Migraine is a medical condition. Most people who suffer from migraines get headaches that can be quite severe. A migraine headache is usually an intense, throbbing pain on one, or sometimes both, sides of the head. Most people with migraine headache feel the pain in the temples or behind one eye or ear, although any part of the head can be involved.
Besides pain, migraine also can cause nausea and vomiting and sensitivity to light and sound. Some people also may see spots or flashing lights or have a temporary loss of vision.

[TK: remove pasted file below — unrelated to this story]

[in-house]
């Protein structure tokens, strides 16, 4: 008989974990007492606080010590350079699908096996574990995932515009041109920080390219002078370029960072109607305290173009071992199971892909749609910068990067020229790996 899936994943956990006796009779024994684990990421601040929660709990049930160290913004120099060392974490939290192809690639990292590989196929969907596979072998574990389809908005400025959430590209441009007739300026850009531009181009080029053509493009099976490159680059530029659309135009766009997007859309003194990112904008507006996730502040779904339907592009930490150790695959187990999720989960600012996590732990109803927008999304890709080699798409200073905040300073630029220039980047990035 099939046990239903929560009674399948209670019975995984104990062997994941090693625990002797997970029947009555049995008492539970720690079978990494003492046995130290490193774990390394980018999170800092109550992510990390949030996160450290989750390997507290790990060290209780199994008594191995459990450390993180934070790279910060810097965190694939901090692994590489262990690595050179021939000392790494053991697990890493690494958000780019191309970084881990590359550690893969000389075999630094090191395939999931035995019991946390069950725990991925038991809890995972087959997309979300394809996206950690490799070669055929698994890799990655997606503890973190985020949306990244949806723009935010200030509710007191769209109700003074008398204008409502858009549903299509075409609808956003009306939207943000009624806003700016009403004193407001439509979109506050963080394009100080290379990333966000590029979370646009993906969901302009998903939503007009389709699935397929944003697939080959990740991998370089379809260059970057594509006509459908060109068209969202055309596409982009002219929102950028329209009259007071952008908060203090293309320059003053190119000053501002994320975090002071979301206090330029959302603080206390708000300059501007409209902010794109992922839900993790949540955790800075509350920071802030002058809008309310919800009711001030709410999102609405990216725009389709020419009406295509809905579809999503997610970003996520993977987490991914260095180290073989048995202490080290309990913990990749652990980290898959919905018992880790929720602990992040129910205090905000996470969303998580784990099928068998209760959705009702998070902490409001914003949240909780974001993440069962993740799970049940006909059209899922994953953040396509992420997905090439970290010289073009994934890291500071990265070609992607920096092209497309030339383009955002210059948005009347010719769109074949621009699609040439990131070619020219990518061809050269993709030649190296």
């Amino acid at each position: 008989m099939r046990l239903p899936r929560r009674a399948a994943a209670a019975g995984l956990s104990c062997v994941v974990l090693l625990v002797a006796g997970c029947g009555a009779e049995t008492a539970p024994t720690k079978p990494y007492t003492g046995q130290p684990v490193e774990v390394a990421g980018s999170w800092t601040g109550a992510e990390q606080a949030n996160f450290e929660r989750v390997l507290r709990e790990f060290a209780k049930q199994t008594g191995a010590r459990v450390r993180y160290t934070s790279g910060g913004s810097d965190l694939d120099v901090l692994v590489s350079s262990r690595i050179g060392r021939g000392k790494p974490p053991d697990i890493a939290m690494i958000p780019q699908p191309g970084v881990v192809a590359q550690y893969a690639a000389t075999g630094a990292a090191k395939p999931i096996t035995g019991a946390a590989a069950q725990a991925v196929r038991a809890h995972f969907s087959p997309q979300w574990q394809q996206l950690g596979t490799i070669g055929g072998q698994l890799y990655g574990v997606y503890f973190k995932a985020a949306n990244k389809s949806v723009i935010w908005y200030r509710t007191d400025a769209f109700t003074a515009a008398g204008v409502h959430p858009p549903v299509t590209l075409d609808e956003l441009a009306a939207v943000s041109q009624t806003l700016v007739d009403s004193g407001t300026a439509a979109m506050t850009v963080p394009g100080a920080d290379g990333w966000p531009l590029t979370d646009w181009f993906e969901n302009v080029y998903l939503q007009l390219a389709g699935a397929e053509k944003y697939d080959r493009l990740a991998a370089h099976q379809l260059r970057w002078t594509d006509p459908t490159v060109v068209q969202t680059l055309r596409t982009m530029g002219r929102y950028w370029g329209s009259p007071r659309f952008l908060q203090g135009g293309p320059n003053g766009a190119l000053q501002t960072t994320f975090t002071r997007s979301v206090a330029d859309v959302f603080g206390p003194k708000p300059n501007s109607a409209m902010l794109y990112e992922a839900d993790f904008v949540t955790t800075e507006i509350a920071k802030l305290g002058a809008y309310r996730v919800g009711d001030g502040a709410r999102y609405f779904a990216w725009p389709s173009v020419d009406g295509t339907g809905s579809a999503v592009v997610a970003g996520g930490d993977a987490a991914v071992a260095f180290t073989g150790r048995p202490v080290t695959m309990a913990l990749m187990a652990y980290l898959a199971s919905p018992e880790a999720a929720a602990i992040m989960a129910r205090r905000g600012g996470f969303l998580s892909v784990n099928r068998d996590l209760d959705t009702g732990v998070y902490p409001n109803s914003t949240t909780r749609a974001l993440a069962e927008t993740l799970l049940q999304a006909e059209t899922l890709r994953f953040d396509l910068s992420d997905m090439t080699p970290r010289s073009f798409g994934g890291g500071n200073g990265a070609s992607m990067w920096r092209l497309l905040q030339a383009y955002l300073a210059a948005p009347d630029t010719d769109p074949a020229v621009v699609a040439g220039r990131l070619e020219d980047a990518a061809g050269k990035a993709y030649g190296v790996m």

Migraine can occur any time of the day, though it often starts in the morning. The pain can last a few hours or up to one or two days. Some people get migraines once or twice a week; others, only once or twice a year. Most of the time, migraines are not a threat to your overall health. But migraine attacks can interfere with your day-to-day life.
If you suffer from headaches and are concerned that you may be having migraines, see your doctor for a diagnosis and to discuss treatment options.
— Source: U.S. Department of Health and Human Services’ Office on Women’s Health